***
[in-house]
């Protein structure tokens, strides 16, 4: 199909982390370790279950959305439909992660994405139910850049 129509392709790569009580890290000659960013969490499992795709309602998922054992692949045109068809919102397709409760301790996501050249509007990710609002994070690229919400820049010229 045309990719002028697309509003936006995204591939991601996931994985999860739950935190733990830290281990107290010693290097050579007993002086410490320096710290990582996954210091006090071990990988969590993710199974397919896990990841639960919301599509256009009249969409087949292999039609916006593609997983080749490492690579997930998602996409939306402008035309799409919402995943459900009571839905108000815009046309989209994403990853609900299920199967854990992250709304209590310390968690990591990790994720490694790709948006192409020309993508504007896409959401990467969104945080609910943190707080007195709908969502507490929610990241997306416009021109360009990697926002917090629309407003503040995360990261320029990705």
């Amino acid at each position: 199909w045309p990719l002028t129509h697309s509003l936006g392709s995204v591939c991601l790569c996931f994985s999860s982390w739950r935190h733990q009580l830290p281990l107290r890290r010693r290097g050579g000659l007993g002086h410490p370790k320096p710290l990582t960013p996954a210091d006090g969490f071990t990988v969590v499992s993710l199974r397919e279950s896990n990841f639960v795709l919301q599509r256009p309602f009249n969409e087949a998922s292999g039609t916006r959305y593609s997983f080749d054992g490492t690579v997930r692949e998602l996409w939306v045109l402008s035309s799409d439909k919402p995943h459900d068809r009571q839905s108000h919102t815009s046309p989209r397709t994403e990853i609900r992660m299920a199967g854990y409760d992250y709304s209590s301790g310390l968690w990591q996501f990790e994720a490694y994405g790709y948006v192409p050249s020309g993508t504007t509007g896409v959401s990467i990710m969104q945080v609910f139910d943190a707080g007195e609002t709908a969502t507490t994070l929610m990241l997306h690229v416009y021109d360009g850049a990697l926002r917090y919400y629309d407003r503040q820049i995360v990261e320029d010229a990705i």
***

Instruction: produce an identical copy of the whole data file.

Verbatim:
[in-house]
């Protein structure tokens, strides 16, 4: 199909982390370790279950959305439909992660994405139910850049 129509392709790569009580890290000659960013969490499992795709309602998922054992692949045109068809919102397709409760301790996501050249509007990710609002994070690229919400820049010229 045309990719002028697309509003936006995204591939991601996931994985999860739950935190733990830290281990107290010693290097050579007993002086410490320096710290990582996954210091006090071990990988969590993710199974397919896990990841639960919301599509256009009249969409087949292999039609916006593609997983080749490492690579997930998602996409939306402008035309799409919402995943459900009571839905108000815009046309989209994403990853609900299920199967854990992250709304209590310390968690990591990790994720490694790709948006192409020309993508504007896409959401990467969104945080609910943190707080007195709908969502507490929610990241997306416009021109360009990697926002917090629309407003503040995360990261320029990705």
């Amino acid at each position: 199909w045309p990719l002028t129509h697309s509003l936006g392709s995204v591939c991601l790569c996931f994985s999860s982390w739950r935190h733990q009580l830290p281990l107290r890290r010693r290097g050579g000659l007993g002086h410490p370790k320096p710290l990582t960013p996954a210091d006090g969490f071990t990988v969590v499992s993710l199974r397919e279950s896990n990841f639960v795709l919301q599509r256009p309602f009249n969409e087949a998922s292999g039609t916006r959305y593609s997983f080749d054992g490492t690579v997930r692949e998602l996409w939306v045109l402008s035309s799409d439909k919402p995943h459900d068809r009571q839905s108000h919102t815009s046309p989209r397709t994403e990853i609900r992660m299920a199967g854990y409760d992250y709304s209590s301790g310390l968690w990591q996501f990790e994720a490694y994405g790709y948006v192409p050249s020309g993508t504007t509007g896409v959401s990467i990710m969104q945080v609910f139910d943190a707080g007195e609002t709908a969502t507490t994070l929610m990241l997306h690229v416009y021109d360009g850049a990697l926002r917090y919400y629309d407003r503040q820049i995360v990261e320029d010229a990705i």